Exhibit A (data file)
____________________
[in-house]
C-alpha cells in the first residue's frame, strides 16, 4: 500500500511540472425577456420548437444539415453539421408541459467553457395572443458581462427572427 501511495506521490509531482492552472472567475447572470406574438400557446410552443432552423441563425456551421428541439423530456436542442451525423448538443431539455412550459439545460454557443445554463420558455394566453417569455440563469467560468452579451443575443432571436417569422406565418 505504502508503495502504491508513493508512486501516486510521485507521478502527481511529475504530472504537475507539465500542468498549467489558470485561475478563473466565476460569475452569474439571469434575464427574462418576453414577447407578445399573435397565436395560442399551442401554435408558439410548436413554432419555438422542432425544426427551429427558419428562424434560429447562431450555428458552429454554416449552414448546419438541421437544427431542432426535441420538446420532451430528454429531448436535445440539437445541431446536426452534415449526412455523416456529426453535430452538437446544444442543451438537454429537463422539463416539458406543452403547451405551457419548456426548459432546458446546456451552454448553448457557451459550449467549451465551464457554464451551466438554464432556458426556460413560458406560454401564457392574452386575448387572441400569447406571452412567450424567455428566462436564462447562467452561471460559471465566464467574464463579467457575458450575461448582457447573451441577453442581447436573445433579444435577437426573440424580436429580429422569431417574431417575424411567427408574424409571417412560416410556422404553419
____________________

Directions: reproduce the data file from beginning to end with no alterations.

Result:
[in-house]
C-alpha cells in the first residue's frame, strides 16, 4: 500500500511540472425577456420548437444539415453539421408541459467553457395572443458581462427572427 501511495506521490509531482492552472472567475447572470406574438400557446410552443432552423441563425456551421428541439423530456436542442451525423448538443431539455412550459439545460454557443445554463420558455394566453417569455440563469467560468452579451443575443432571436417569422406565418 505504502508503495502504491508513493508512486501516486510521485507521478502527481511529475504530472504537475507539465500542468498549467489558470485561475478563473466565476460569475452569474439571469434575464427574462418576453414577447407578445399573435397565436395560442399551442401554435408558439410548436413554432419555438422542432425544426427551429427558419428562424434560429447562431450555428458552429454554416449552414448546419438541421437544427431542432426535441420538446420532451430528454429531448436535445440539437445541431446536426452534415449526412455523416456529426453535430452538437446544444442543451438537454429537463422539463416539458406543452403547451405551457419548456426548459432546458446546456451552454448553448457557451459550449467549451465551464457554464451551466438554464432556458426556460413560458406560454401564457392574452386575448387572441400569447406571452412567450424567455428566462436564462447562467452561471460559471465566464467574464463579467457575458450575461448582457447573451441577453442581447436573445433579444435577437426573440424580436429580429422569431417574431417575424411567427408574424409571417412560416410556422404553419